Quite often in my counseling practice, I tell my clients to do something that sounds counterintuitive. I tell couples to start arguments. However, I tell them to start an argument over something fun, such as which ice cream flavor is best. I have them do these practice arguments using strategies we discuss in marriage counseling. After discussing what a healthy argument looks like, I give them a mission of finding something fun to argue about so they can practice.
Why Do I Tell Couples to Start Arguments?
When you’re under stress, you don’t often have the capacity to think the same way you do when you’re relaxed. Your higher level thinking goes right out the window. Have you even been under a lot of stress and yelled at your kids or spouse, then regretted your behavior afterwards. This is an example of what I’m talking about. You may have every intention of controlling your emotions and words, but you will likely fall back on old behaviors when you’re in an emotional situation. To handle yourself the way you want when in these situations, you have to practice the skills when you’re calm.
You also have to practice a lot so the new behavior becomes second nature. This is why I tell couples to start arguments with each other. But first, we work out how they want the arguments to go so they they are productive. We start by discussing how each person can safely bring up a contentious matter without upsetting the other person. We ask each person, “if your spouse wants to bring something up with you, how exactly should they say it?”. “Is there a time of day or a location that seems more appropriate?” We also talk about what their response should be to let the other know they get it and will cooperate with the “practice” argument.
The next step might be to use active listening to make sure the rest of the argument goes well. Once we lay out the guidelines for a “good” argument, I suggest that couples find an opportunity to try it out right away. This usually means one of them has to create an “argument” over something simple, or even fun. So they might start an argument over which restaurant to go to. If you start an argument with your partner shortly after you’ve discussed how to have a healthy argument, they are more likely to work with you in practicing the new skills.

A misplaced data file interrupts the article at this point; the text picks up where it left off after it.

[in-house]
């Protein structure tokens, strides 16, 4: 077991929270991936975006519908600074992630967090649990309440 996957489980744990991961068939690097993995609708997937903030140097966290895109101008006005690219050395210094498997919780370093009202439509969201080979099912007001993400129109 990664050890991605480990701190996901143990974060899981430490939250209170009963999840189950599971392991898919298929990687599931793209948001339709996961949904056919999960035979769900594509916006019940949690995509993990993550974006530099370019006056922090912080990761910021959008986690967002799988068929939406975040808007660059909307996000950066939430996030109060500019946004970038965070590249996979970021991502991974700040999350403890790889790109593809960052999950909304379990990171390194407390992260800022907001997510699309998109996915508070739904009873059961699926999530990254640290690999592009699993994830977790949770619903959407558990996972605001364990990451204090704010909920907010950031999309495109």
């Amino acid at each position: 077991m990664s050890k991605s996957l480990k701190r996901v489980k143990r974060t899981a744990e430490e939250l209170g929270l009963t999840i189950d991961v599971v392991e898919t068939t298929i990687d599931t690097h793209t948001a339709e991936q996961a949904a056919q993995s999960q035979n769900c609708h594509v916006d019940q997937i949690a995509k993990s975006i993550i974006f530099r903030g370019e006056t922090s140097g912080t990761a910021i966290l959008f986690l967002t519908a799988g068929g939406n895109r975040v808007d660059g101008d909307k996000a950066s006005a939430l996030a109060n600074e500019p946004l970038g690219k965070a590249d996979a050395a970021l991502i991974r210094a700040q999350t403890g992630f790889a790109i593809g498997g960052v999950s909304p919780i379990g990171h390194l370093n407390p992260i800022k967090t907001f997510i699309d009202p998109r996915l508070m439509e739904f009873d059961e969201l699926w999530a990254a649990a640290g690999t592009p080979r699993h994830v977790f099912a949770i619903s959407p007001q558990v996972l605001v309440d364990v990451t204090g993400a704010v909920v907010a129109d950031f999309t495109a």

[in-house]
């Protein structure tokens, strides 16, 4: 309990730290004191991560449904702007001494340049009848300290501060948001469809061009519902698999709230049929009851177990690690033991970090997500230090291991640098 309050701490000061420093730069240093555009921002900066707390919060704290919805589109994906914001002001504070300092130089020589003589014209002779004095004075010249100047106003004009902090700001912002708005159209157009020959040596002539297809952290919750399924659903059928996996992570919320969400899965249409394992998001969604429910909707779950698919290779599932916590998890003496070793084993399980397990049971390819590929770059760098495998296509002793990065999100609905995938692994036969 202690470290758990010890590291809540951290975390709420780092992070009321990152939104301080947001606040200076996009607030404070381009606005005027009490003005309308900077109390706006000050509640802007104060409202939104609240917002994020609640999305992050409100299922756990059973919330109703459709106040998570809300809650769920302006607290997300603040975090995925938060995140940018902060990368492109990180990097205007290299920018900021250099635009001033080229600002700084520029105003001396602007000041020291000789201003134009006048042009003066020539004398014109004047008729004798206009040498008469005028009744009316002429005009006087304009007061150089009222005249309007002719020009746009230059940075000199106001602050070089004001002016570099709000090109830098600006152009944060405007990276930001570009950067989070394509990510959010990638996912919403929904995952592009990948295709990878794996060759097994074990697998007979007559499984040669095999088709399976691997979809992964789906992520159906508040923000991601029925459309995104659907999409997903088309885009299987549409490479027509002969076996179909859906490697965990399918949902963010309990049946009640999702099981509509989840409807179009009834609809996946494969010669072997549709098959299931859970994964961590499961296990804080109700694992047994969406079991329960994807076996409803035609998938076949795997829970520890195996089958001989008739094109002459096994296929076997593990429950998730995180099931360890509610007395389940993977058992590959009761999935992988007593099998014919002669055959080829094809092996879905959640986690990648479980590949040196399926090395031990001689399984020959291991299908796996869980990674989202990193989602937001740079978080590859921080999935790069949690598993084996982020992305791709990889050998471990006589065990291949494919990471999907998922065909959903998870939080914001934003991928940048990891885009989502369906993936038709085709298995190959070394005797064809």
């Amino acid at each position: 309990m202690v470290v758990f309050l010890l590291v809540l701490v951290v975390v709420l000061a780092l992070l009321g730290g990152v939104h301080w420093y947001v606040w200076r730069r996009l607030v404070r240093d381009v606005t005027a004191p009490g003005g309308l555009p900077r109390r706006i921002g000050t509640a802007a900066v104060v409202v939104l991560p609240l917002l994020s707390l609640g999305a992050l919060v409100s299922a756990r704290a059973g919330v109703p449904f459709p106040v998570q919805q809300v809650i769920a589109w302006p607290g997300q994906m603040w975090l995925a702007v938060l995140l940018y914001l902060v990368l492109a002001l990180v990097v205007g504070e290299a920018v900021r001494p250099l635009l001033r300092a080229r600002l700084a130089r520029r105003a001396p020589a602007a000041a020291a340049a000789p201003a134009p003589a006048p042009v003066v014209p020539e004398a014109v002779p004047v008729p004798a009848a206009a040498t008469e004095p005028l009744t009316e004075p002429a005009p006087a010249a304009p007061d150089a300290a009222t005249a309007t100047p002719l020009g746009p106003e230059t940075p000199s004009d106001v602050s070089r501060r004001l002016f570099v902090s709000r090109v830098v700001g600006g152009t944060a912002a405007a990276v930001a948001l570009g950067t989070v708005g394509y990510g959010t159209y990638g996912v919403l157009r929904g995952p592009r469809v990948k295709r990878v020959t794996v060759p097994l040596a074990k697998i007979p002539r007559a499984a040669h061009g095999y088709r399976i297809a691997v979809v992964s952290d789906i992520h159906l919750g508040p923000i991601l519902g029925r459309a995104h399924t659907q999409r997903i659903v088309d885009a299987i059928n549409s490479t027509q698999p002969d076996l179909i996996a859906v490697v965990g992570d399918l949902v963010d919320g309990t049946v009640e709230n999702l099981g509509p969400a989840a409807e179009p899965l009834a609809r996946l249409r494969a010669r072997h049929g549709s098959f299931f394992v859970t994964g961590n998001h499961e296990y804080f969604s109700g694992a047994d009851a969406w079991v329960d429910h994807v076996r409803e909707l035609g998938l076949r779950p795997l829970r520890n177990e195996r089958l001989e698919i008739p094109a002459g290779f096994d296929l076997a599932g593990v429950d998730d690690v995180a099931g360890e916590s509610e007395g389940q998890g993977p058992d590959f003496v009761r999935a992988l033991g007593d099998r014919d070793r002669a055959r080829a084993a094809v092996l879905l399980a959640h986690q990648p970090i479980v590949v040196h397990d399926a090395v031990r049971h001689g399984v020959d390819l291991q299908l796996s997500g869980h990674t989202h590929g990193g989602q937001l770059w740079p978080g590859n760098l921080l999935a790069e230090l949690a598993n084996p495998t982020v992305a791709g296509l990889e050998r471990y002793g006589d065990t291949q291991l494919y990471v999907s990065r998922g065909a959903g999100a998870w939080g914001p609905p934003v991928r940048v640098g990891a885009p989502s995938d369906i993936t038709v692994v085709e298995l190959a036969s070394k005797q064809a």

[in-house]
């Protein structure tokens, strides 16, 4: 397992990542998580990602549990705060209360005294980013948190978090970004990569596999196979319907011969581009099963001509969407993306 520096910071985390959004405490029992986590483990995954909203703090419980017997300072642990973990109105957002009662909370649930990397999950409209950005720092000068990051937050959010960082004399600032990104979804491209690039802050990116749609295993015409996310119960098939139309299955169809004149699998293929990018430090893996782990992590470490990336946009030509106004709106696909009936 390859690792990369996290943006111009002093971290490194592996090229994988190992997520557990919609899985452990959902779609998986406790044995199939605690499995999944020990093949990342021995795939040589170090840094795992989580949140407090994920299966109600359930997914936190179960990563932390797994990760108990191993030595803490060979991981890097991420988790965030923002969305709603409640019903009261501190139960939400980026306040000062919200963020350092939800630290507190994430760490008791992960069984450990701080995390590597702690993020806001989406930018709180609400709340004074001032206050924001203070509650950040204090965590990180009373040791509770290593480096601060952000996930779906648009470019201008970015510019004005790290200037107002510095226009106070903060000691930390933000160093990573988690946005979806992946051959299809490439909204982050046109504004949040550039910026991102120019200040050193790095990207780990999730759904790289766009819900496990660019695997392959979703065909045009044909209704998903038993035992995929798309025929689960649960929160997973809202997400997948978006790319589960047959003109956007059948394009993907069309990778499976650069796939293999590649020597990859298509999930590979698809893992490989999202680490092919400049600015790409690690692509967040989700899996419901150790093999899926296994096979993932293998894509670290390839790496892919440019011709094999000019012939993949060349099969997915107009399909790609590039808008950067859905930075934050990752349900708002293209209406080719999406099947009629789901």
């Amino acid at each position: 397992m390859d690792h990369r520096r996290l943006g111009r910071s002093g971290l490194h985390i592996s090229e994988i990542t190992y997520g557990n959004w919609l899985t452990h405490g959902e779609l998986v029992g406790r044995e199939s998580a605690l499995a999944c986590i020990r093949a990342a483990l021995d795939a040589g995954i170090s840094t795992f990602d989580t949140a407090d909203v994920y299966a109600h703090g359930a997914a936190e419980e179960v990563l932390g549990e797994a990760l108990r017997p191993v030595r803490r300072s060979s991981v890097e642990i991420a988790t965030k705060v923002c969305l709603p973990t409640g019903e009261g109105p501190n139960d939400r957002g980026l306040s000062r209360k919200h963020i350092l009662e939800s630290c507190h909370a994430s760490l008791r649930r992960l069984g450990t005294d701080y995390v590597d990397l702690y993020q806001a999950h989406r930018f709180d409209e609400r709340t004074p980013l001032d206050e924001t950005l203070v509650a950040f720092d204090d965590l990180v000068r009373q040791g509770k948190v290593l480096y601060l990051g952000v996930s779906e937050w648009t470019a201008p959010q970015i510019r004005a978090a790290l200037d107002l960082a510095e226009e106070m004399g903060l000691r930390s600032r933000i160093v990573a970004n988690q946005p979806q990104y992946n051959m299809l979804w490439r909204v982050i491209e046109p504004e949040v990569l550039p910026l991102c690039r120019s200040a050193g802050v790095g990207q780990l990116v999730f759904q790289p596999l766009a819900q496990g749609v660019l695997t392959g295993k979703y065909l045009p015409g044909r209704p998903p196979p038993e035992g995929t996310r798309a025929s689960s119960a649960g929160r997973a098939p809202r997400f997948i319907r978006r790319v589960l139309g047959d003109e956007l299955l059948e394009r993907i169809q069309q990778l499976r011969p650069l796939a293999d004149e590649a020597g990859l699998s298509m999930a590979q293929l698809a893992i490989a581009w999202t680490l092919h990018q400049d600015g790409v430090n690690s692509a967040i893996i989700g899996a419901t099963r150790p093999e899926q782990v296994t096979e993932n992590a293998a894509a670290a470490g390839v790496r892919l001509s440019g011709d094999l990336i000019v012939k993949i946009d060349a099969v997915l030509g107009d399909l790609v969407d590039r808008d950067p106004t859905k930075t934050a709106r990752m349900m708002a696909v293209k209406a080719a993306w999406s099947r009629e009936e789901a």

It’s important to practice new skills before you really need them. For example, if you get a new car, it’s a good idea to learn how to use the jack properly before you really need it. Practice what you want to do when the stakes are low. Then practice some more. Have fun with it at first by arguing over something kind of silly. Then try it with something that’s a little more serious but not urgent. Soon, you’ll be able to use these same skills when things could otherwise get emotional.
When you practice having a good argument with your partner, you become comfortable with that routine and will develop more comfort and trust when bringing up more serious issues. You should find your arguments are more like discussions than actual arguments.
Gary Watson is a Solution Focused Therapist in Grand Rapids Michigan. He provides counseling for couples, teenagers, and adults. He can help with anxiety, depression, stress, college and work stress, relationship problems, and more. For more information, please visit the website at www.turnaboutcounseling.com.